Further attesting to this special status of the name Hilkiah is the way in which it is used. Eliakim is nearly always mentioned with this “son of Hilkiah” appellation. The same is not true, however, for Shebna and Joah, individuals Eliakim is often mentioned alongside. “Then said Eliakim the son of Hilkiah, and Shebna, and Joah, unto Rab-shakeh …” (2 Kings 18:26; in fact, Shebna’s father is never mentioned in the biblical text). The Bible draws extra, repeat attention to the importance of Eliakim’s “father”—three times in this single chapter. Clearly, this is not a regular listing of a “father’s name.” It’s something unique that the Bible emphasizes.
Garfinkel, Hasel, Klingbeil and Petruk conclude their discussion this way:
Thus, it is possible that the bullae from Lachish presented here stem from the personal seal of Eliakim the royal steward in the time of Hezekiah (according to 2 Kings 18:18), son of Yehozarah (not mentioned in the Bible but on the bulla from the Israel Museum) and grandson of Hilkiah (also mentioned in 2 Kings 18:18).
The scholars also drew attention to the imagery (iconography) of the bullae. Impressed in the central register of the bullae are two beautifully crafted animal figures facing each other. These are identified as grazing does, which also features on two other seal impressions discovered at the site and from elsewhere in Judah during the same period. As the authors show, the grazing doe is predominately found in Judah, as opposed to the northern tribes of Israel.
Similarly, on the seal impression of Isaiah the prophet (discovered in Jerusalem alongside the Hezekiah bulla), Eilat Mazar identified the partially-preserved motif as that of a grazing doe, which is believed to symbolize prosperity. (Interestingly, this kind of imagery is found in the book of Isaiah—for example, in Isaiah 11:6; 13:14 and 35:6).
There have been many other unprovenanced bullae, likely from around the same period, that feature the grazing doe motif. Two of these can be directly connected to the reign of King Ahaz, the father of Hezekiah. As such, it’s possible that the grazing doe motif was related to those in religious service to the Judean monarchy throughout the long eighth-century service of Isaiah the prophet. “It stands to question if this persisting motif … is not an indicator for an intentional royal strategy to preserve a religious and political national identity,” the report states. This would fit well within the period of religious reform led by the Prophet Isaiah and supported by King Hezekiah.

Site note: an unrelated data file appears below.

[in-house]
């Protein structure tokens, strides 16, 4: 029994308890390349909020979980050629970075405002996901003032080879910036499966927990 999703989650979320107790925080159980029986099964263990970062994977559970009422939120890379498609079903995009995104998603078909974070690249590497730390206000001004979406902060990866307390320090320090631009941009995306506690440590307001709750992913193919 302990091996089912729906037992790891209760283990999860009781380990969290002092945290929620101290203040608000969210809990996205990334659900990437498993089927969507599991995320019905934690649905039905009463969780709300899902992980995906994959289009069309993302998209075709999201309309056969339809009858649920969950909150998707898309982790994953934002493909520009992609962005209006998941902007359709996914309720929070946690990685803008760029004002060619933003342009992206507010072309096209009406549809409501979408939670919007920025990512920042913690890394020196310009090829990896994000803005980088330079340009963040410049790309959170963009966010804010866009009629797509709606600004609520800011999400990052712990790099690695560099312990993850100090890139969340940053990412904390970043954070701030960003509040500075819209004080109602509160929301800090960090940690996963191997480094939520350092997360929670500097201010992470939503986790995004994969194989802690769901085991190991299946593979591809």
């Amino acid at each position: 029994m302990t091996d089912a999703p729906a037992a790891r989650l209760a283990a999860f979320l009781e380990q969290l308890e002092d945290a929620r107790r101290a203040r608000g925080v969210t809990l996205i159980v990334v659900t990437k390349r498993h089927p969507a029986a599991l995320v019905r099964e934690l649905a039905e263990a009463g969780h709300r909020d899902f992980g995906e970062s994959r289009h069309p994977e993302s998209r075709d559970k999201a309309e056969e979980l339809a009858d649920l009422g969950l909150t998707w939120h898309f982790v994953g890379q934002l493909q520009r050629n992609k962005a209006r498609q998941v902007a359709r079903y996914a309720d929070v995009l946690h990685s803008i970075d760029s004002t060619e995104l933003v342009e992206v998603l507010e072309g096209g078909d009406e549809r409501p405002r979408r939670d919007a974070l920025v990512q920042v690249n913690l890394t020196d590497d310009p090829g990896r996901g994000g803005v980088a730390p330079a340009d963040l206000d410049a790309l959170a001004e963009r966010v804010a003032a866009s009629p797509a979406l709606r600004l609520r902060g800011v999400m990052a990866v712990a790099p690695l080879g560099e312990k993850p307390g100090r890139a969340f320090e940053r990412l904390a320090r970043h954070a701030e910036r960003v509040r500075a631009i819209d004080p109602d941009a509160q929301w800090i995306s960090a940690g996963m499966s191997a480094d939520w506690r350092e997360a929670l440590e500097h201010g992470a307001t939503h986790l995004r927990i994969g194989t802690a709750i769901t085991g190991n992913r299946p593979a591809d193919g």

Put together, both the inscription and the iconography on the bulla fit extremely well within the context of the biblical narrative. And while it’s impossible to be 100 percent positive that the seal impression belongs to Hezekiah’s royal steward, the evidence points to this being the case.
This discovery, then, brings to life the history of one of the most prominent personalities related to King Hezekiah. As recounted in Isaiah 22, Eliakim was not always in such a lofty position. Instead, he was destined to replace the disgraced Shebna, holding the keys to the royal house of David. Isaiah 22:20-22 state:
And it shall come to pass in that day, That I will call my servant Eliakim the son of Hilkiah; And I will clothe him with thy [Shebna’s] robe, And bind him with thy girdle, And I will commit thy government into his hand; And he shall be a father to the inhabitants of Jerusalem, and to the house of Judah. And the key of the house of David will I lay upon his shoulder; And he shall open, and none shall shut; And he shall shut, and none shall open.